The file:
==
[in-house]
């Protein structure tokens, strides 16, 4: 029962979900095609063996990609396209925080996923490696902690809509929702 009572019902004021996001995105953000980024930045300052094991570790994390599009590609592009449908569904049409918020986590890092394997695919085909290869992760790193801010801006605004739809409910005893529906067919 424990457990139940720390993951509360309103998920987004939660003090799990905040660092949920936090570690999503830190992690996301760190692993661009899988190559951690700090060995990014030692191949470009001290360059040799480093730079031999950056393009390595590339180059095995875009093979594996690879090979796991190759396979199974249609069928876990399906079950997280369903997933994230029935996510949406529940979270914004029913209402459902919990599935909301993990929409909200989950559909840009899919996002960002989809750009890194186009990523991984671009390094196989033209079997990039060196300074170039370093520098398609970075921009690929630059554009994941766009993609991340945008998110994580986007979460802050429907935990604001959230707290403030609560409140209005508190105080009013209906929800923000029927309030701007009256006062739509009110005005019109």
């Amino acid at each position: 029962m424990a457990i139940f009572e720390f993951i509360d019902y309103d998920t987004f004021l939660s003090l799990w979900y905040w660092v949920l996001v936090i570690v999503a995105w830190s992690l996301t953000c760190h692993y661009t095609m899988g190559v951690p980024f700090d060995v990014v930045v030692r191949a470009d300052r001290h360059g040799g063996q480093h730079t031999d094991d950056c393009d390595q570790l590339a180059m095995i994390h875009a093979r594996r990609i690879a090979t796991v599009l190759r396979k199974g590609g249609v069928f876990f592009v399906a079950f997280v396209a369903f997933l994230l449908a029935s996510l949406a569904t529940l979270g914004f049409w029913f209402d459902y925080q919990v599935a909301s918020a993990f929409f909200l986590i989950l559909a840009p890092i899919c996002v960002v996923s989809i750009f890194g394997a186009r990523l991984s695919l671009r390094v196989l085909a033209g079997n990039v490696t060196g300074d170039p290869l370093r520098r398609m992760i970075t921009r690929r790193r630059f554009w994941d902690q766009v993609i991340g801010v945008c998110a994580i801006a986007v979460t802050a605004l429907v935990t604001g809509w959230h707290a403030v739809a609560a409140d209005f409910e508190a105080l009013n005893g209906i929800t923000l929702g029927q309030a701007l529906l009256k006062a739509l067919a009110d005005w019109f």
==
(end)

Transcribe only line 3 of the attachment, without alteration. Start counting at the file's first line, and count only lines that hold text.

């Amino acid at each position: 029962m424990a457990i139940f009572e720390f993951i509360d019902y309103d998920t987004f004021l939660s003090l799990w979900y905040w660092v949920l996001v936090i570690v999503a995105w830190s992690l996301t953000c760190h692993y661009t095609m899988g190559v951690p980024f700090d060995v990014v930045v030692r191949a470009d300052r001290h360059g040799g063996q480093h730079t031999d094991d950056c393009d390595q570790l590339a180059m095995i994390h875009a093979r594996r990609i690879a090979t796991v599009l190759r396979k199974g590609g249609v069928f876990f592009v399906a079950f997280v396209a369903f997933l994230l449908a029935s996510l949406a569904t529940l979270g914004f049409w029913f209402d459902y925080q919990v599935a909301s918020a993990f929409f909200l986590i989950l559909a840009p890092i899919c996002v960002v996923s989809i750009f890194g394997a186009r990523l991984s695919l671009r390094v196989l085909a033209g079997n990039v490696t060196g300074d170039p290869l370093r520098r398609m992760i970075t921009r690929r790193r630059f554009w994941d902690q766009v993609i991340g801010v945008c998110a994580i801006a986007v979460t802050a605004l429907v935990t604001g809509w959230h707290a403030v739809a609560a409140d209005f409910e508190a105080l009013n005893g209906i929800t923000l929702g029927q309030a701007l529906l009256k006062a739509l067919a009110d005005w019109f």